September 2, 2007
By Rabbi Ellen Weinberg Dreyfus
I am honored to participate in this program today, and bring greetings from Rabbi Peter Knobel, President of the Central Conference of American Rabbis, an organization of 1800 Reform rabbis in North America and around the world, and Rabbi Steven Mason, President of the Chicago Board of Rabbis, a group of hundreds of rabbis across the Jewish religious spectrum. I have read Rabbi Eric Yoffie’s remarks delivered to your assembly on Friday, and I echo his call for increased interreligious dialogue.
I very much appreciate the address of the Hon. Mr. Rasool. As part of the People of the Book, I also turn to sacred scriptures for guidance in facing the challenges the contemporary world gives to people of faith. The best text I can find for guidance on the subject of how we, as leaders and followers of various religious traditions, can uphold faith and serve humanity is from the Hebrew Bible, in the Book of Micah 6:8, as the prophet states:
הִגִּיד לְךָ אָדָם מַה טּוֹב וּמָה יְי דּוֹרֵשׁ מִמְּךָ כִּי אִם עֲשׂוֹת מִשְׁפָּט וְאַהֲבַת חֶסֶד וְהַצְנֵעַ לֶכֶת עִם אֱלֹהֶֽיךָ:
“You have been told, O mortal, what is good and what the Eternal requires of you: only to do justice, to love kindness, and to walk modestly with your God.”
The first requirement is to do justice. People of faith realize that justice is not only a goal for all, but doing justice is a requirement for anyone who takes seriously the sacred texts of all of our faiths. However, none of us can hope that our work for justice will bear fruit if we work alone. If we want to be effective, we need to build and strengthen coalitions to work for basic human rights like decent housing, and universal health care, and economic justice, and fair access to employment, and freedom from violence, and clean air and water. These are not just issues for politicians to argue about as they manipulate the purse-strings of our society, often at the expense of the poor and disenfranchised. These are religious issues that demand our attention and our combined energy. If we truly believe that every person is created in the image of God, then we cannot tolerate a system that disrespects some because of their race or gender or age or orientation or nationality, and disregards others whose appearance or behavior might cause discomfort. I pray that in the years to come, religious communities will increase their involvement in these issues, so that we can work to eliminate the injustice that permeates our society.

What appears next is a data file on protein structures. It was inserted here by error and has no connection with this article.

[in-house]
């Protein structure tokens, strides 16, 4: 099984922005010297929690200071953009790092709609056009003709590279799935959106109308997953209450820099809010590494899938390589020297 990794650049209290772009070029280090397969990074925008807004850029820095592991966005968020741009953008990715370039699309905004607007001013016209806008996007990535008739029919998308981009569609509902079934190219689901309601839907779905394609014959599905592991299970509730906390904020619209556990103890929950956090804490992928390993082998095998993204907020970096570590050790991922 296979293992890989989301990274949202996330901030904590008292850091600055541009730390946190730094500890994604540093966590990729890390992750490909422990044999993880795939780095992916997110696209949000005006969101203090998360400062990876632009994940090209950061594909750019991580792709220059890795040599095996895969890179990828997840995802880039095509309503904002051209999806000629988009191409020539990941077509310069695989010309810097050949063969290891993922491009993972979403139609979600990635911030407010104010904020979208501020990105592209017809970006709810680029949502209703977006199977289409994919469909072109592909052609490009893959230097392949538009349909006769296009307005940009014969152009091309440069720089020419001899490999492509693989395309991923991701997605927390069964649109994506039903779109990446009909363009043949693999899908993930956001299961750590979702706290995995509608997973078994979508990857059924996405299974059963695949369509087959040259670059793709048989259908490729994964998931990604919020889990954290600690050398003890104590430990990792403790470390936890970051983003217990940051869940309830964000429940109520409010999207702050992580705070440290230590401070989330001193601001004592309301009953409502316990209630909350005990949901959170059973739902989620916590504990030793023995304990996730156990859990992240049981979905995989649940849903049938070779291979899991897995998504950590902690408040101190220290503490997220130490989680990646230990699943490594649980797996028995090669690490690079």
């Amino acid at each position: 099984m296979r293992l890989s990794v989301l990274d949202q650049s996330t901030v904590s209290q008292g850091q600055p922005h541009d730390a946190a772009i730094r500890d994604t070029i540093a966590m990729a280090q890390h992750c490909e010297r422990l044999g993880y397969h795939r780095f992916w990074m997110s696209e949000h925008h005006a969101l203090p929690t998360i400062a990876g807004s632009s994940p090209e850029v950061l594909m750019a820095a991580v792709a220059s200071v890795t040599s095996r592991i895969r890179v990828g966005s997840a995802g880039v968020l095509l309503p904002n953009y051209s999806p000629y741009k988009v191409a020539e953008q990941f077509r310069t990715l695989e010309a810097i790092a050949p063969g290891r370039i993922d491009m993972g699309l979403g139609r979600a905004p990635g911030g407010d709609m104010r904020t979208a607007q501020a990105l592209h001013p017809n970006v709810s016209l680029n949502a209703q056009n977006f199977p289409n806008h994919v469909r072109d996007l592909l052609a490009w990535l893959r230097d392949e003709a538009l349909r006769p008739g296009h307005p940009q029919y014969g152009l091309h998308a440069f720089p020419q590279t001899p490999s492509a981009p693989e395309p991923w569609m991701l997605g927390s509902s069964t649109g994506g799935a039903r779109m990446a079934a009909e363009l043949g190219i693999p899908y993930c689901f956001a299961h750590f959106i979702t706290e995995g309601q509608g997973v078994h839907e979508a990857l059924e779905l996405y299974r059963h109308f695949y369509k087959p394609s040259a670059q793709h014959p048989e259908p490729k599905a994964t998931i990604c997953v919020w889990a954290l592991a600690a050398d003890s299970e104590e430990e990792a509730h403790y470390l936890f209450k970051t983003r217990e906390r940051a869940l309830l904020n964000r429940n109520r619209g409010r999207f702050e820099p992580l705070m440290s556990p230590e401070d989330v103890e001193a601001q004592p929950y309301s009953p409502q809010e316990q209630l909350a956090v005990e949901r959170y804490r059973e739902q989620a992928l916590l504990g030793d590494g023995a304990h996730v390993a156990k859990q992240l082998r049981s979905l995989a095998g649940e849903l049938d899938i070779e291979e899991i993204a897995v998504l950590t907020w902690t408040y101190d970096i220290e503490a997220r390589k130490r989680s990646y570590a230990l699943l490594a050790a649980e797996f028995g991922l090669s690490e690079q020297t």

The statement from Micah continues with the instruction to love kindness. Ours has become a very hard and unkind world. The language people use in the public sphere – and I don’t mean only talk radio – should be offensive to every ear and unacceptable to people of faith. The behavior that is spewed daily on our television screens is an affront to humanity and to God. The role models that our children see are base and crude and immodest. I am no prude, but I feel that we are sinking to new lows. We can try to blame the media, but they only give the public what they want. It is up to us, the religious communities, to help our people want something better, something more tasteful and decent and civilized than the empty calories they are being fed. If we love kindness, we will not tolerate demeaning and degrading depictions of women as objects. If we love kindness, we will not glorify violence as entertainment. If we love kindness, we will take the psalmist’s advice to “guard your tongue from evil and your lips from deceitful speech.”
And finally Micah tells us to walk modestly with our God. Of course this phrase, like so many others, is open to interpretation. I read it now to say that God has the power and the answers, and we need to be modest as we walk with God. In this context I would respectfully suggest that each of our faiths interprets God’s will and God’s expectations of us differently. We are only human, and cannot know everything. By walking modestly with our God, we recognize that we do not have all the truth and all the answers. I believe in religious pluralism. Pluralism recognizes that others hold truths that I do not share, but even while fundamentally disagreeing on what we hold sacred, we can respect others and their beliefs. This is, of course, very difficult and challenging, since we believe what we believe with great passion and sincerity. But it is the key to authentic interreligious relationships. We do not enter into dialogue with the motive of converting the other, but rather of hearing and learning from and teaching our partners in dialogue.
As we listen to each other, as we weave together the strands of our Abrahamic faiths, we have the potential to face our common challenges, to serve God and humanity. May we continue the conversation as we journey forward together.